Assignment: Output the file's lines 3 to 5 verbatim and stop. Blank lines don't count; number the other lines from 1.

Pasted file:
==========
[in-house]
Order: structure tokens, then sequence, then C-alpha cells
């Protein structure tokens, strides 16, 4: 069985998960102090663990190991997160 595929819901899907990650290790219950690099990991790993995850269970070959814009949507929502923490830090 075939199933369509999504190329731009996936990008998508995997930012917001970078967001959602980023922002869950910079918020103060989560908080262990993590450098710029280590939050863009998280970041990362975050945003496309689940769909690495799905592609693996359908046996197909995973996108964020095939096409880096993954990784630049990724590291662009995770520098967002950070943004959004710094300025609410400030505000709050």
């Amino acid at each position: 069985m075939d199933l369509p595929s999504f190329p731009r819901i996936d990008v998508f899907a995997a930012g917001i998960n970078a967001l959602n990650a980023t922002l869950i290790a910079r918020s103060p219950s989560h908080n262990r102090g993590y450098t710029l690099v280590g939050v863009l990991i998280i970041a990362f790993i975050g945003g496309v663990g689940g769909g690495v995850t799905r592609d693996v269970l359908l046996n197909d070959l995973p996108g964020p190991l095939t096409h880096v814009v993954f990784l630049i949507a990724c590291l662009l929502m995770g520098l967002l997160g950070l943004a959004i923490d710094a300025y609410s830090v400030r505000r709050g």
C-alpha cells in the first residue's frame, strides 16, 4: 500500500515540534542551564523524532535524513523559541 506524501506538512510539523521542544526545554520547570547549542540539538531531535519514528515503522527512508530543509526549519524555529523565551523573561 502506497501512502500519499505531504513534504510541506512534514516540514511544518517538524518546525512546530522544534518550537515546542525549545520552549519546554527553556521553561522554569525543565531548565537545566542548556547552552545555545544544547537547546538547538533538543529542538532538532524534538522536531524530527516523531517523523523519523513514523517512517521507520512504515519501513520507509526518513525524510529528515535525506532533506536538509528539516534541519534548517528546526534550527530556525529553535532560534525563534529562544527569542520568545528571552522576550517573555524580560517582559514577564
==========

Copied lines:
């Protein structure tokens, strides 16, 4: 069985998960102090663990190991997160 595929819901899907990650290790219950690099990991790993995850269970070959814009949507929502923490830090 075939199933369509999504190329731009996936990008998508995997930012917001970078967001959602980023922002869950910079918020103060989560908080262990993590450098710029280590939050863009998280970041990362975050945003496309689940769909690495799905592609693996359908046996197909995973996108964020095939096409880096993954990784630049990724590291662009995770520098967002950070943004959004710094300025609410400030505000709050």
């Amino acid at each position: 069985m075939d199933l369509p595929s999504f190329p731009r819901i996936d990008v998508f899907a995997a930012g917001i998960n970078a967001l959602n990650a980023t922002l869950i290790a910079r918020s103060p219950s989560h908080n262990r102090g993590y450098t710029l690099v280590g939050v863009l990991i998280i970041a990362f790993i975050g945003g496309v663990g689940g769909g690495v995850t799905r592609d693996v269970l359908l046996n197909d070959l995973p996108g964020p190991l095939t096409h880096v814009v993954f990784l630049i949507a990724c590291l662009l929502m995770g520098l967002l997160g950070l943004a959004i923490d710094a300025y609410s830090v400030r505000r709050g």
C-alpha cells in the first residue's frame, strides 16, 4: 500500500515540534542551564523524532535524513523559541 506524501506538512510539523521542544526545554520547570547549542540539538531531535519514528515503522527512508530543509526549519524555529523565551523573561 502506497501512502500519499505531504513534504510541506512534514516540514511544518517538524518546525512546530522544534518550537515546542525549545520552549519546554527553556521553561522554569525543565531548565537545566542548556547552552545555545544544547537547546538547538533538543529542538532538532524534538522536531524530527516523531517523523523519523513514523517512517521507520512504515519501513520507509526518513525524510529528515535525506532533506536538509528539516534541519534548517528546526534550527530556525529553535532560534525563534529562544527569542520568545528571552522576550517573555524580560517582559514577564